Waxing bowstrings is an important and yet often neglected maintenance routine.
Think of a bowstring as an engine of the bow — whether a recurve, compound or horsebow — that propels the arrow toward the target. If the engine doesn’t function correctly, our overall performance will go sour.
How to Wax the Bowstrings
First of all, we need to get a bowstring wax. There are many artificial string waxes available on the market, I use Scorpion Venom Polymeric Bowstring Wax, but it is not mandatory, a simple block of beeswax works just fine.
Now, we can begin to start waxing the bowstrings. There are many different methods that you can use to wax a string; the following is the method that I use (and I think the simplest of all):
String the bow.
1.Apply the wax by rubbing it thoroughly up and down onto the full length of the string (and cables).
2. Don’t wax the served sections, including the center serving or the served end loops of an endless loop string because waxing the serving will make it unravel quicker than a ball of yarn.
3. Use your fingers or a small piece of leather or fabric and rub the wax further into the string. Since the bowstring is formed from multiple strands, we try to melt the wax slightly, so that the wax melting into the twist of the string.
4. The last step is to clean the excess wax.
Here’s a good video showing to wax a bowstring:
How to Clean Wax on Bowstrings
If it is a Sunday morning, and I’m too lazy to do anything I would use a cloth to clean the excess wax.
If I wax the string to prepare for an event, I will use the following method.
DISCLAIMER: This method suits well to be used for a tournament preparation as this makes the string lighter but cleaning the wax in this way means you have to wax the string more often than if you just use a cloth.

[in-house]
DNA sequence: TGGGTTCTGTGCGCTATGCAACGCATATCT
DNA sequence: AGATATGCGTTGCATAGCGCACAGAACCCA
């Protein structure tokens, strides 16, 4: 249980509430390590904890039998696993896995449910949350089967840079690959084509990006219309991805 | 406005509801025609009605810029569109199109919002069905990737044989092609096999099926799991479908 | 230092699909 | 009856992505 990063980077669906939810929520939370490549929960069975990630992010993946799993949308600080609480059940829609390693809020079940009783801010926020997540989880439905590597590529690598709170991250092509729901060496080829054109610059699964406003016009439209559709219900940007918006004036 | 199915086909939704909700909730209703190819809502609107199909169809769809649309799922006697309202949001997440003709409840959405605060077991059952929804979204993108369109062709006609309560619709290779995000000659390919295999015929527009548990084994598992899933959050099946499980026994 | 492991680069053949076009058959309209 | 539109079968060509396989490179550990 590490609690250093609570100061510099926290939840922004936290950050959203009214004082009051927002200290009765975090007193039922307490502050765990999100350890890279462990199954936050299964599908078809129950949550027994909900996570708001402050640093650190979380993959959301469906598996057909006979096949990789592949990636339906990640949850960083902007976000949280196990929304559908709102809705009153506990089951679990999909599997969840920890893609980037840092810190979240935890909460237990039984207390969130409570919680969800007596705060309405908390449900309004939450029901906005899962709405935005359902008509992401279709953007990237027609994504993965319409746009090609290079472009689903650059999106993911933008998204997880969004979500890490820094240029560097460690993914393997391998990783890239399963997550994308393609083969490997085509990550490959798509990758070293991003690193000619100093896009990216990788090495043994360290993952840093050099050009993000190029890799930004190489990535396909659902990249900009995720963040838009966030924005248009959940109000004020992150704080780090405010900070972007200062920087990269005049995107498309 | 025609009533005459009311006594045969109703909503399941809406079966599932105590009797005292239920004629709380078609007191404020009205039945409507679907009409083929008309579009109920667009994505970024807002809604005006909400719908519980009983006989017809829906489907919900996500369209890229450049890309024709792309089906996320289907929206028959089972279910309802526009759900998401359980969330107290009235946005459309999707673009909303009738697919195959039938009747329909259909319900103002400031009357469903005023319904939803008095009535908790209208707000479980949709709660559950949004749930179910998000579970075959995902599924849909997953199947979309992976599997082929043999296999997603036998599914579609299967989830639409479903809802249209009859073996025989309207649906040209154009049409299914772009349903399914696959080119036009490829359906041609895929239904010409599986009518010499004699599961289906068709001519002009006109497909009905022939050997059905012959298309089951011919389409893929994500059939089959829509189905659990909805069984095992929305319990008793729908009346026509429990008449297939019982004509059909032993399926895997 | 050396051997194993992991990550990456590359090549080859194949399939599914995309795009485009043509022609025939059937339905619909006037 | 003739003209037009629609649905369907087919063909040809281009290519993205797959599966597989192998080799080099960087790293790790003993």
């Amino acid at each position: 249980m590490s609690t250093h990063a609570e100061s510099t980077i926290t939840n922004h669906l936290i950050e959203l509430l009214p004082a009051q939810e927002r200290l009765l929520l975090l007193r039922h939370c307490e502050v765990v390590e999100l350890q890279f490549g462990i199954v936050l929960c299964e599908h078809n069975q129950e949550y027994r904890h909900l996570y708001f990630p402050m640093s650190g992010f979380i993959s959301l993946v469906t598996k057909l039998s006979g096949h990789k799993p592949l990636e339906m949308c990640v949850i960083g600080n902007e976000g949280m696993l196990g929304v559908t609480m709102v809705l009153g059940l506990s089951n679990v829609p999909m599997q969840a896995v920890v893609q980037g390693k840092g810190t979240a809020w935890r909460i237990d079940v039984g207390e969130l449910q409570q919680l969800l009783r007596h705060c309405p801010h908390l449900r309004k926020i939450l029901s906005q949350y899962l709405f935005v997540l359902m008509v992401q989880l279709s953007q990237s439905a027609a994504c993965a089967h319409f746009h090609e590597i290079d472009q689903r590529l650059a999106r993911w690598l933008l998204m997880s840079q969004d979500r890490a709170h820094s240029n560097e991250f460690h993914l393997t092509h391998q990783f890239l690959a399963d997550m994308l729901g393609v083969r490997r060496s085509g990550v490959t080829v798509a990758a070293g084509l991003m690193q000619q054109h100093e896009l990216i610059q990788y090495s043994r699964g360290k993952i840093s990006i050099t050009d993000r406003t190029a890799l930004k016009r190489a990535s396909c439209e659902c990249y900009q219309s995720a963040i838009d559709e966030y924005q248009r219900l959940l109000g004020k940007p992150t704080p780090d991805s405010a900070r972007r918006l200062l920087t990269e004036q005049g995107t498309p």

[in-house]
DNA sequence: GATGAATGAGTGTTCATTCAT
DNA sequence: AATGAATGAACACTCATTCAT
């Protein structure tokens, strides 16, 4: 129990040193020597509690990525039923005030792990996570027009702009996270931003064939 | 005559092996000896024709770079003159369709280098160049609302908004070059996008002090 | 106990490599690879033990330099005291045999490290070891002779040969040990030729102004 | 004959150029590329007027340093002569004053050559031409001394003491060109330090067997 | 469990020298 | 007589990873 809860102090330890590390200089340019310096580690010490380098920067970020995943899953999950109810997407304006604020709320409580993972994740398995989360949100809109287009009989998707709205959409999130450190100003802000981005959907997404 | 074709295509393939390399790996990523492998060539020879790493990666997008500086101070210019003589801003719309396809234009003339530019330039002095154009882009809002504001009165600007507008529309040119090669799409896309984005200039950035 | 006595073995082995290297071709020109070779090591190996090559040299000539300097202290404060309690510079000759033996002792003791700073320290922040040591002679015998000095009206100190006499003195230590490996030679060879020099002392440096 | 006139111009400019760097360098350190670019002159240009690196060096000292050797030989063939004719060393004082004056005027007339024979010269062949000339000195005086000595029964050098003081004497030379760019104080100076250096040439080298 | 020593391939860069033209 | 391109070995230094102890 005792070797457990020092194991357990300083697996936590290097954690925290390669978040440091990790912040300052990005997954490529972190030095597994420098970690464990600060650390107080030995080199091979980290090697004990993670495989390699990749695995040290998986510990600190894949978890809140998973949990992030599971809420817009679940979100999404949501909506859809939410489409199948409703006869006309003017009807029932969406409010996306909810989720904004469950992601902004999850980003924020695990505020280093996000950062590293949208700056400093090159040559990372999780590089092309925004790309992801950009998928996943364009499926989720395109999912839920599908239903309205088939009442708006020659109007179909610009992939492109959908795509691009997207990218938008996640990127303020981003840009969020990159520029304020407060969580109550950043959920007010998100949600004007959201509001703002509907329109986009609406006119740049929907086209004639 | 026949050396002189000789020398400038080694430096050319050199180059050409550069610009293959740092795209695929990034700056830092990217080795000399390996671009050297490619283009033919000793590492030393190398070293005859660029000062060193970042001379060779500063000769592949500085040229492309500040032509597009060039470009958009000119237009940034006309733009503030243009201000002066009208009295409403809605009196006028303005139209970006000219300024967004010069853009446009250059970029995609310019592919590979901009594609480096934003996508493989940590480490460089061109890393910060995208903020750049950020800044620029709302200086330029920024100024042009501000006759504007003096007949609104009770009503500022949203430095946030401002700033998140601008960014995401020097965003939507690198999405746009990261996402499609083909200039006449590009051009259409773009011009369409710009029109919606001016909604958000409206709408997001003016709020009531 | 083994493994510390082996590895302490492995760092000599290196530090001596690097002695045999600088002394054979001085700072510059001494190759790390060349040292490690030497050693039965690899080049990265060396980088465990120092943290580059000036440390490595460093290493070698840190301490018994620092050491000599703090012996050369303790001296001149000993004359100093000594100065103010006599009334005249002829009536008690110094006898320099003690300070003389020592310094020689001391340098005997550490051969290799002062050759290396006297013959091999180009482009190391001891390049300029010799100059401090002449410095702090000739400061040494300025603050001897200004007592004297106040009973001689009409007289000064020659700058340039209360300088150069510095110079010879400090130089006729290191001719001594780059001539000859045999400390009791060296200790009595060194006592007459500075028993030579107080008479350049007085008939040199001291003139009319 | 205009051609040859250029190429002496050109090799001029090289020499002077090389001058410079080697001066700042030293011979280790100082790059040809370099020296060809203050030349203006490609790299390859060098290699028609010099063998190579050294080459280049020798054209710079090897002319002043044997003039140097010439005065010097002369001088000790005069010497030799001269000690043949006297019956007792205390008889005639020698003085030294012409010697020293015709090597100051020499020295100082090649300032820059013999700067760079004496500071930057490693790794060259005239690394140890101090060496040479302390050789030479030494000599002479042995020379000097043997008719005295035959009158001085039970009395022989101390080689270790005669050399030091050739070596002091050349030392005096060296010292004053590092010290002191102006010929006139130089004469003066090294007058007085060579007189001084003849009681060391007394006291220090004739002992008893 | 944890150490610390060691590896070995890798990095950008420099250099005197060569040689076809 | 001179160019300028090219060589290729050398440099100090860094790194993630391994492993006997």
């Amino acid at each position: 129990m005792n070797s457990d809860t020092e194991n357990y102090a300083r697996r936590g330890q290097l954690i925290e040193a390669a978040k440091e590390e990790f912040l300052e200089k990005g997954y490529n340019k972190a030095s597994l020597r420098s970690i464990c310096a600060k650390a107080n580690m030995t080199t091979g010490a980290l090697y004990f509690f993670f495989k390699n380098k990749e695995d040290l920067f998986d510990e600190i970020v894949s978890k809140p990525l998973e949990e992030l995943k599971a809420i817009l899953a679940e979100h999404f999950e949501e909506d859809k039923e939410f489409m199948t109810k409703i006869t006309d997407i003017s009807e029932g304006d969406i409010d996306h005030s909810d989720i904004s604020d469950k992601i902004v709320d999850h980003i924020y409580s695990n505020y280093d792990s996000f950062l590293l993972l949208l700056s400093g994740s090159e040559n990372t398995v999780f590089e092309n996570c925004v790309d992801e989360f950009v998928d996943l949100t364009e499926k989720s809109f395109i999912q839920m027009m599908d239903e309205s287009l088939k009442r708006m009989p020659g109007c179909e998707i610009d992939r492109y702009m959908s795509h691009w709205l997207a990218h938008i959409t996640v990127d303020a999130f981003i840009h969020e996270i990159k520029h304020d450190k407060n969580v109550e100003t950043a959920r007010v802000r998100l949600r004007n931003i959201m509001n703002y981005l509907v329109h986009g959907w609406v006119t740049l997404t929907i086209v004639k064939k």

- Take a short piece of thread or fabric cord (or leather if you want).
- Loop it around the string and hold each end tight.
- Push the thread up and down along the length of the string to scrape off any excess wax.
The Benefit of Regular Waxing
One benefit of waxing your bowstrings is it prevents the bow from fraying. Furthermore, waxing helps to waterproof the bow so water won’t get between the strands.
A wet string makes the bow heavier and thus impacting your overall shooting performance since it makes the arrow flights slower.
Drawing from a dry string is even more paramount for archers that compete in 3-D, target, hunting, or mounted archery as it is the speed of the arrow as such that often determines the end-result of the game.
Therefore, it is the reason why many top archers wax their strings before competitions in preparation for the rain that might come.
How Often to Wax Bowstrings
There many different opinions on how often you should wax the bowstrings.
Some people who take archery as a hobby might prefer to wax their bowstrings once a month while others who regularly compete in archery tournaments might prefer to wax their bowstrings two to three times a week.
The simple rule is anytime that you notice a significant number of flyaway strands on the bowstrings, that’s the time to waxing it.